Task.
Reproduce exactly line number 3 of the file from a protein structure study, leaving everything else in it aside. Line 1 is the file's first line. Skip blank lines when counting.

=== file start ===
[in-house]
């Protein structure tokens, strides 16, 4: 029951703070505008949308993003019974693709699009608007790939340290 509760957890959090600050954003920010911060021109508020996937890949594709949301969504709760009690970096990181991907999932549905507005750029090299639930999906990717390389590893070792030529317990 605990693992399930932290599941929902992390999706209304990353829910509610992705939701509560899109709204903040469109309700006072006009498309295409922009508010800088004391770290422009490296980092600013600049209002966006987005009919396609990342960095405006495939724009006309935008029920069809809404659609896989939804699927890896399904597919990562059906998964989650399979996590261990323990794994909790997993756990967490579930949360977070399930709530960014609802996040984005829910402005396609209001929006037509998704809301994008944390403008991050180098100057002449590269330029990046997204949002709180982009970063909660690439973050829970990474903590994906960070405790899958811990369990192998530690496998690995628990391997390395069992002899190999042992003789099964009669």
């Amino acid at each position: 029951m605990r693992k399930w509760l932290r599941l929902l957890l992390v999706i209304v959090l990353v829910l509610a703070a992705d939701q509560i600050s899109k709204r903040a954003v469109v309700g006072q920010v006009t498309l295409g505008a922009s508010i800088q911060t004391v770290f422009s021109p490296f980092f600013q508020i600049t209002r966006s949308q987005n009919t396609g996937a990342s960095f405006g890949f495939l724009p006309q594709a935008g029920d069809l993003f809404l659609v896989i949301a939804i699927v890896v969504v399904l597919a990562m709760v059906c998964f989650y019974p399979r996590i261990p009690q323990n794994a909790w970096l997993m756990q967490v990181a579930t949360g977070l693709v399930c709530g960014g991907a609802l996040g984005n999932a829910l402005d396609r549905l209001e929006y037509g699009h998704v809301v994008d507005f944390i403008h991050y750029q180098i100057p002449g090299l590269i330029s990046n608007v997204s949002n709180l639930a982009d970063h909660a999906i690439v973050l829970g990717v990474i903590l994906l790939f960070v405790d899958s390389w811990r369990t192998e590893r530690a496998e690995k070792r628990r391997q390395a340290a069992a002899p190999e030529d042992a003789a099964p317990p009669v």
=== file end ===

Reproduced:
């Amino acid at each position: 029951m605990r693992k399930w509760l932290r599941l929902l957890l992390v999706i209304v959090l990353v829910l509610a703070a992705d939701q509560i600050s899109k709204r903040a954003v469109v309700g006072q920010v006009t498309l295409g505008a922009s508010i800088q911060t004391v770290f422009s021109p490296f980092f600013q508020i600049t209002r966006s949308q987005n009919t396609g996937a990342s960095f405006g890949f495939l724009p006309q594709a935008g029920d069809l993003f809404l659609v896989i949301a939804i699927v890896v969504v399904l597919a990562m709760v059906c998964f989650y019974p399979r996590i261990p009690q323990n794994a909790w970096l997993m756990q967490v990181a579930t949360g977070l693709v399930c709530g960014g991907a609802l996040g984005n999932a829910l402005d396609r549905l209001e929006y037509g699009h998704v809301v994008d507005f944390i403008h991050y750029q180098i100057p002449g090299l590269i330029s990046n608007v997204s949002n709180l639930a982009d970063h909660a999906i690439v973050l829970g990717v990474i903590l994906l790939f960070v405790d899958s390389w811990r369990t192998e590893r530690a496998e690995k070792r628990r391997q390395a340290a069992a002899p190999e030529d042992a003789a099964p317990p009669v």